Flight Engineer & Top Gunner
446 bomber group, 8th Air Force
Stationed near Norwich England
705th Squadron, Pilot George Linko “Battle Dragon”
Damon Cox grew up on a small farm west of Excello, Missouri. His father Walter Cox worked at the coal mine and was a World War I veteran. Damon showed a mechanical aptitude and after graduating from Macon High School, trained as a diesel mechanic. Then the war broke out, and one day a letter came for him saying that his friends and neighbors had selected him to serve his country in the US Army. The induction station assigned him to the Army Air Corps.
He reported for basic training in Tampa, Florida. Then for advanced training, he went to Chicago where his group stayed at the Congress Hotel on Michigan Avenue, a very fancy place in his experience, and did morning exercises at the park on Lake Michigan. Training continued in Detroit and moved on to Laredo, Texas for gunnery school. Finally he took a train to Salt Lake where his crew was formed under Lt. George Linko. As a crew they traveled to Boise, Idaho for overseas crew training and then to Topeka for a new B-24.
They flew to Tampa and picked up a load of mail for Europe and flew the long southern route from Tampa to the island of Trinidad and on to Natal, Brazil; Dakar, Senegal; French Morocco, circling around neutral Spain and Portugal to their destination at Bungay, England.
In Bungay, a new plane outfitted for combat was on the flight line and ready for their first mission. It was the “Battle Dragon.” The first mission was June 5 over Calais in preparation for the invasion. Early on June 6, the second mission delivered bombs over enemy territory in Normandy. Altogether, the crew accomplished 30 bombing missions, including multiple missions over Munich and Berlin. A couple of times when the Battle Dragon was shot up and needed repair, they used another plane for a mission, because, weather permitting, they went over the Channel about every day. There was a week in July they got R and R to Liverpool, but it was a short week. After 30 missions, most of the crew had finished their tour. However, about August 10, 1944, Damon was asked to report for a 31st mission to be flight engineer for a crew that had had trouble.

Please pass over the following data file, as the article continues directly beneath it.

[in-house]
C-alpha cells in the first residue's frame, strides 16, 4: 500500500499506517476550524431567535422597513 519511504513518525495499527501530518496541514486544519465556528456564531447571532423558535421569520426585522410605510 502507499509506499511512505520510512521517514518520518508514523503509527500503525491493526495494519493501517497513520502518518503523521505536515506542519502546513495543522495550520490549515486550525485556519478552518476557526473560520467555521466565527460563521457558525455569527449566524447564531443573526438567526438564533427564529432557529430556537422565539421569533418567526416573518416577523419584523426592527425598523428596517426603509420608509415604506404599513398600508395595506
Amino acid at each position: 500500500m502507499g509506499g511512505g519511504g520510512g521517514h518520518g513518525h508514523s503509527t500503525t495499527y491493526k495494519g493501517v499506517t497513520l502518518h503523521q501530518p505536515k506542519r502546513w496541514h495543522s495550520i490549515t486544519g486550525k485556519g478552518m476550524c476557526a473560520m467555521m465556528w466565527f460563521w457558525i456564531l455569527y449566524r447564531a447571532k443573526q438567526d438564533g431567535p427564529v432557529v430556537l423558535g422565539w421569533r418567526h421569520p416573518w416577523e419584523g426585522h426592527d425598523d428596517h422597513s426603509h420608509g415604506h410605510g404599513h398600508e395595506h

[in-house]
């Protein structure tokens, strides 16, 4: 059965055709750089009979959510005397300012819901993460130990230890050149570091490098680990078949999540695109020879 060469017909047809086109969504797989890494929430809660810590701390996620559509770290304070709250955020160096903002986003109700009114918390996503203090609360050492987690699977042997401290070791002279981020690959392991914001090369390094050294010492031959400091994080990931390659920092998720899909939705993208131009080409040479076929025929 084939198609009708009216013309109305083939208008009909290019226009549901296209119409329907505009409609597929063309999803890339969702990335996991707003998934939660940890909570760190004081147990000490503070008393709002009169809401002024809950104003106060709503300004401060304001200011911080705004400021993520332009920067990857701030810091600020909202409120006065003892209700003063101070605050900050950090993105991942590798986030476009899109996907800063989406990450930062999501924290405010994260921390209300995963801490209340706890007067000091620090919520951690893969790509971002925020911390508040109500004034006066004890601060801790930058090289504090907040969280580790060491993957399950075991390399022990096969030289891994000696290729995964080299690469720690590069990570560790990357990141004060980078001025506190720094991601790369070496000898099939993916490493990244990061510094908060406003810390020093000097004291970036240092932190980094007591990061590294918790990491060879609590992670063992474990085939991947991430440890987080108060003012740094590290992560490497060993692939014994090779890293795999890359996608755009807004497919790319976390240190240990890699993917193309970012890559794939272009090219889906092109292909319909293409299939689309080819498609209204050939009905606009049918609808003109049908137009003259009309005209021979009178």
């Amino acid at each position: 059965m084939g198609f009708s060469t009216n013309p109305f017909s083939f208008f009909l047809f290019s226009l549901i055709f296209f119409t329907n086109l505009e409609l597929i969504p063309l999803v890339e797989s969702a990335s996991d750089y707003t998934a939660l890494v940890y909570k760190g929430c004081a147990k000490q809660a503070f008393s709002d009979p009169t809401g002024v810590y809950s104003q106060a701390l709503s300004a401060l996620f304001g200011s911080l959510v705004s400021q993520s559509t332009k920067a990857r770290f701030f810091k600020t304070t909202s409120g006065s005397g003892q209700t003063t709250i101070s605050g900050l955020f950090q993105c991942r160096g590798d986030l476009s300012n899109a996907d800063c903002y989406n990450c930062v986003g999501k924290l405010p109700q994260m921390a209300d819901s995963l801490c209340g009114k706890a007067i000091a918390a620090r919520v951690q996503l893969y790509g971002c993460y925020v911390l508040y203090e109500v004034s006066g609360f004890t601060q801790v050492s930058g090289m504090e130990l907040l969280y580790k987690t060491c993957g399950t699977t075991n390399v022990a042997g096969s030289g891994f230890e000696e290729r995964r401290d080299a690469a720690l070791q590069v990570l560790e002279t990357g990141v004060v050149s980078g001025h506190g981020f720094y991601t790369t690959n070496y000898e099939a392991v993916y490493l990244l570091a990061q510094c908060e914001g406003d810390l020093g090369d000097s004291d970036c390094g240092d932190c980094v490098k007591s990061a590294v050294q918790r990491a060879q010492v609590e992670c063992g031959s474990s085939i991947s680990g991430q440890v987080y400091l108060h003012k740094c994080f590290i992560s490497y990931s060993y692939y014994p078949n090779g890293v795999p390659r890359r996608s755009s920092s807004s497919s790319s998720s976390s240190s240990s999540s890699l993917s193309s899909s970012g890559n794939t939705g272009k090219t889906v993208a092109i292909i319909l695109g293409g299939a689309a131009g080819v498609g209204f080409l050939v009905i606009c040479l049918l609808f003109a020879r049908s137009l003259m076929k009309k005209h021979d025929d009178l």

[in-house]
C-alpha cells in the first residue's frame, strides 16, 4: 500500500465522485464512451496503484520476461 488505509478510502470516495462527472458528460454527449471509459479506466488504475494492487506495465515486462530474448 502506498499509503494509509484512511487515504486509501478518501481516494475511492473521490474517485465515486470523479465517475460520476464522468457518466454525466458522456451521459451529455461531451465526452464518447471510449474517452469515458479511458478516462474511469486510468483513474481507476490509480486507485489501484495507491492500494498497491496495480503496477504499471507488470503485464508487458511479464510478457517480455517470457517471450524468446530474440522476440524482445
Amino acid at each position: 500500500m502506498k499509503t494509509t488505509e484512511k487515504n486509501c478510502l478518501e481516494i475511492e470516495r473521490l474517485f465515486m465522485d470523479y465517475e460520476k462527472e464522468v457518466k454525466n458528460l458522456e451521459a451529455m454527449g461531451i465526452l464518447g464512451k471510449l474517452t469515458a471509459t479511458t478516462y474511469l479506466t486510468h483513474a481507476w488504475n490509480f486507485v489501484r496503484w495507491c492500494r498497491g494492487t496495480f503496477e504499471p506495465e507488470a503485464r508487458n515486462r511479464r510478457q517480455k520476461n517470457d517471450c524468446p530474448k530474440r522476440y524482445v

The new crew lacked experience. They didn’t know what they were doing and had turned back from two previous missions because their flight engineer said the engines were leaking oil. In fact, Damon told them, all B-24 engines leaked oil. When the pilot complained about the oil leak, Damon advised him to continue. He had seen a lot worse cases make it there and back. They did continue and delivered a bomb load over Normandy in support of the Caen breakout. In the process, the plane was badly shot up and the hydraulic system failed. Damon had to crawl out over the cat walk and manually crank the bomb bay doors to make the drop, then crank them back up while dangling out over the open sky. One crewman was wounded, but they had finally completed their mission.
After 31 missions, Damon was awarded the Air Medal with two oak leaf clusters and the Distinguished Flying Cross for heroic actions. He is characteristically very modest about these matters saying that what he did just did his job. He did what had to be done at the time.
Damon then came home on the SS Aquitania, the sister ship of the Lusitania and Mauritania, Cunard luxury liners. He worked training other airmen through the end of the war. After the war ended, he married Lucille Guffey and had four children. They made a home in Moberly, Missouri where they still live.